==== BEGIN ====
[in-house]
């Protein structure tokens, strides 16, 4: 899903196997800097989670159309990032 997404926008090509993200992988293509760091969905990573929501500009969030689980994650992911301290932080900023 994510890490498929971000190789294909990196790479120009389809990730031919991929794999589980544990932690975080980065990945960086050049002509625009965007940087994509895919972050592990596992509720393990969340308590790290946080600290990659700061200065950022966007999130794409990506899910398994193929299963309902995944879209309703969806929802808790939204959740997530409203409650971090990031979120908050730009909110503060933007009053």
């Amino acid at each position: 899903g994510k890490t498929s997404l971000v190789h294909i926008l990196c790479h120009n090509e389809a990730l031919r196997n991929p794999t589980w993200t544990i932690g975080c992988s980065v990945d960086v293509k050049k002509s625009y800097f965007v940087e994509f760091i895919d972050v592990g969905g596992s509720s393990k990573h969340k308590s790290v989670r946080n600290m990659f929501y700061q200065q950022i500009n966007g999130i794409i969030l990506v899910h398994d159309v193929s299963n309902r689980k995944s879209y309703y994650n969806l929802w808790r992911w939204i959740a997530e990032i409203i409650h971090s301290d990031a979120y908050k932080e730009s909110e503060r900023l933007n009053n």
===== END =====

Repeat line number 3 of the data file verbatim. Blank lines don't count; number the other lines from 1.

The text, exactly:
């Amino acid at each position: 899903g994510k890490t498929s997404l971000v190789h294909i926008l990196c790479h120009n090509e389809a990730l031919r196997n991929p794999t589980w993200t544990i932690g975080c992988s980065v990945d960086v293509k050049k002509s625009y800097f965007v940087e994509f760091i895919d972050v592990g969905g596992s509720s393990k990573h969340k308590s790290v989670r946080n600290m990659f929501y700061q200065q950022i500009n966007g999130i794409i969030l990506v899910h398994d159309v193929s299963n309902r689980k995944s879209y309703y994650n969806l929802w808790r992911w939204i959740a997530e990032i409203i409650h971090s301290d990031a979120y908050k932080e730009s909110e503060r900023l933007n009053n």